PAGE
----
Journal of Experimental Criminology

, Volume 2, Issue 1, pp 1–22 | Cite as

Size matters: Standard errors in the application of null hypothesis significance testing in criminology and criminal justice

  • Shawn D. Bushway
  • Gary Sweeten
  • David B. Wilson
Article

Abstract

Null Hypothesis Significance Testing (NHST) has been a mainstay of the social sciences for empirically examining hypothesized relationships, and the main approach for establishing the importance of empirical results. NHST is the foundation of classical or frequentist statistics. The approach is designed to test the probability of generating the observed data if no relationship exists between the dependent and independent variables of interest, recognizing that the results will vary from sample to sample. This paper is intended to evaluate the state of the criminological and criminal justice literature with respect to the correct application of NHST. We apply a modified version of the instrument used in two reviews of the economics literature by McCloskey and Ziliak to code 82 articles in criminology and criminal justice. We have selected three sources of papers: Criminology, Justice Quarterly, and a recent review of experiments in criminal justice by Farrington and Welsh. We find that most researchers provide the basic information necessary to understand effect sizes and analytical significance in tables which include descriptive statistics and some standardized measure of size (e.g., betas, odds ratios). On the other hand, few of the articles mention statistical power and even fewer discuss the standards by which a finding would be considered large or small. Moreover, less than half of the articles distinguish between analytical significance and statistical significance, and most articles used the term ‘significance’ in ambiguous ways.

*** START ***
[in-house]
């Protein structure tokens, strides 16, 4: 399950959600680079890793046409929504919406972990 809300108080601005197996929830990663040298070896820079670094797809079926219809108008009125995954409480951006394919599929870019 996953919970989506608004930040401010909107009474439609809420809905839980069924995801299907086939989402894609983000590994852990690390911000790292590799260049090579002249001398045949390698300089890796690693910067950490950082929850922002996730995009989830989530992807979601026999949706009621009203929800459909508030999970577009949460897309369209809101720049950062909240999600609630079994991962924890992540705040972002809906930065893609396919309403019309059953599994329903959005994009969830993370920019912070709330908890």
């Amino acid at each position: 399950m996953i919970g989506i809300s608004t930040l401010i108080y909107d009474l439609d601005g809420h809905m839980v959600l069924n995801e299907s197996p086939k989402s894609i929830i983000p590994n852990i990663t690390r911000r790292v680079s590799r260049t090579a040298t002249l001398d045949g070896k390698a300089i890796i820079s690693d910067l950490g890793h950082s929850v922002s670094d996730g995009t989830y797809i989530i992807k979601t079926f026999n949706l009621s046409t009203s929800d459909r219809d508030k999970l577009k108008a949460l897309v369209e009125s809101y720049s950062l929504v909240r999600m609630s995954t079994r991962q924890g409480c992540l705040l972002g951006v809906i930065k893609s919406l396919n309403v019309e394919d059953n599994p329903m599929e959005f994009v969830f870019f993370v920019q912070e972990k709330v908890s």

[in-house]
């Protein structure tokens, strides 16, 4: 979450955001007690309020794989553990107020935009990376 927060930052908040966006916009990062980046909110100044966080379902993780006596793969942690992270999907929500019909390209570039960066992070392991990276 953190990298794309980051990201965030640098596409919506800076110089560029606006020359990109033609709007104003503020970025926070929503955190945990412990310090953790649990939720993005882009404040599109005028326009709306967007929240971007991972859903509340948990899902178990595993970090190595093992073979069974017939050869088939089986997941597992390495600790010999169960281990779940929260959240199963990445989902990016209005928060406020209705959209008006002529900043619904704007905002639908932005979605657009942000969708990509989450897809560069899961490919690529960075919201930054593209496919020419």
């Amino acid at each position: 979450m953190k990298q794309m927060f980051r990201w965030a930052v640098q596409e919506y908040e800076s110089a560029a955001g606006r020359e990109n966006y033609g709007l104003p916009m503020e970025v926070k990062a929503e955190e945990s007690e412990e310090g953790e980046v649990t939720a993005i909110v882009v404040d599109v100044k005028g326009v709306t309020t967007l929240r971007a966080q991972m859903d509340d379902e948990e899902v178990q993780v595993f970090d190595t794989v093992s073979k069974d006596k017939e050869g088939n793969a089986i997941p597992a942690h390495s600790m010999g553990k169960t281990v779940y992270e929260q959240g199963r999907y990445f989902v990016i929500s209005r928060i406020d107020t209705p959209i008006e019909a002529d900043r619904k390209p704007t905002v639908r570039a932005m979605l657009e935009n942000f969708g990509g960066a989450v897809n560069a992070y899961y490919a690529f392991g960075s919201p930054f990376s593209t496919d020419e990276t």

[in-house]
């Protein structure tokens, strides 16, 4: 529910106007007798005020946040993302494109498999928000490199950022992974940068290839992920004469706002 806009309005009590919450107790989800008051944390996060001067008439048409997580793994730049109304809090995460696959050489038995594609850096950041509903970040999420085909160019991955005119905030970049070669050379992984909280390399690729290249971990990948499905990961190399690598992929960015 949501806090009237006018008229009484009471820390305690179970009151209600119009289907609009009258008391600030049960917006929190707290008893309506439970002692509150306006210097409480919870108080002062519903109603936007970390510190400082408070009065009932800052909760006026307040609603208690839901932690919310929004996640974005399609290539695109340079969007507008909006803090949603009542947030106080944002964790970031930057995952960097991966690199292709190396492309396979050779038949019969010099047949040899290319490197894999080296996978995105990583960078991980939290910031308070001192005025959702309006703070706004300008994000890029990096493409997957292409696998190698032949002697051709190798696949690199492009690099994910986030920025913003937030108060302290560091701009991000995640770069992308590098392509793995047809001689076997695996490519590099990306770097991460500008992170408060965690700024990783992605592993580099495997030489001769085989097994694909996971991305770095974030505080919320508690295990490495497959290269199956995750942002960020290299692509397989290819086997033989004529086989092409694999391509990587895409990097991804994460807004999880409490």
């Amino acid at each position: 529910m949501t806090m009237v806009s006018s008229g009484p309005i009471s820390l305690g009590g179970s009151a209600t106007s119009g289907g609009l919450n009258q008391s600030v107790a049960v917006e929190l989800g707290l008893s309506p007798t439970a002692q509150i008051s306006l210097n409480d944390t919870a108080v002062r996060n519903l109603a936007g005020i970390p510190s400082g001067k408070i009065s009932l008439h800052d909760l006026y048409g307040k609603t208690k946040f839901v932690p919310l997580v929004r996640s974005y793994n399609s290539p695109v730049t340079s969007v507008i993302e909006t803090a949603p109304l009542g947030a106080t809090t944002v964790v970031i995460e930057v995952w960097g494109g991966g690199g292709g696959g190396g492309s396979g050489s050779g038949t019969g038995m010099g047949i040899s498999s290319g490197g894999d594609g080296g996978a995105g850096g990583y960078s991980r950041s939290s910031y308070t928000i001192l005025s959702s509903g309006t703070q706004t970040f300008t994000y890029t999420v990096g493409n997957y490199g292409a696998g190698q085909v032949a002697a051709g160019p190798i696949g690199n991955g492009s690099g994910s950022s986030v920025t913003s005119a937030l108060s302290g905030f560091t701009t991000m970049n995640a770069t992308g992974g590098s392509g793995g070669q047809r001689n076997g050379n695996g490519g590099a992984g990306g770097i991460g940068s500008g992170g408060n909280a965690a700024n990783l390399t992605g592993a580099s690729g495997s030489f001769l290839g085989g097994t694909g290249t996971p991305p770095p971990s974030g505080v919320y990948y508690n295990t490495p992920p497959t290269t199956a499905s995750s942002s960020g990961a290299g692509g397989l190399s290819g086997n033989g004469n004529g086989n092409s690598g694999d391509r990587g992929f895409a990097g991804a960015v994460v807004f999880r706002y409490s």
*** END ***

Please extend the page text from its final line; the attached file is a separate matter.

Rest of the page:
Key words

criminal justice criminology Justice Quarterly regression review significance standard error testing 

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Copyright information

© Springer 2006

Authors and Affiliations

  • Shawn D. Bushway
    • 1
  • Gary Sweeten
    • 1
  • David B. Wilson
    • 2
  1. 1.Department of Criminology and Criminal JusticeUniversity of MarylandCollege ParkUSA
  2. 2.Administration of Justice ProgramGeorge Mason UniversityManassasUSA

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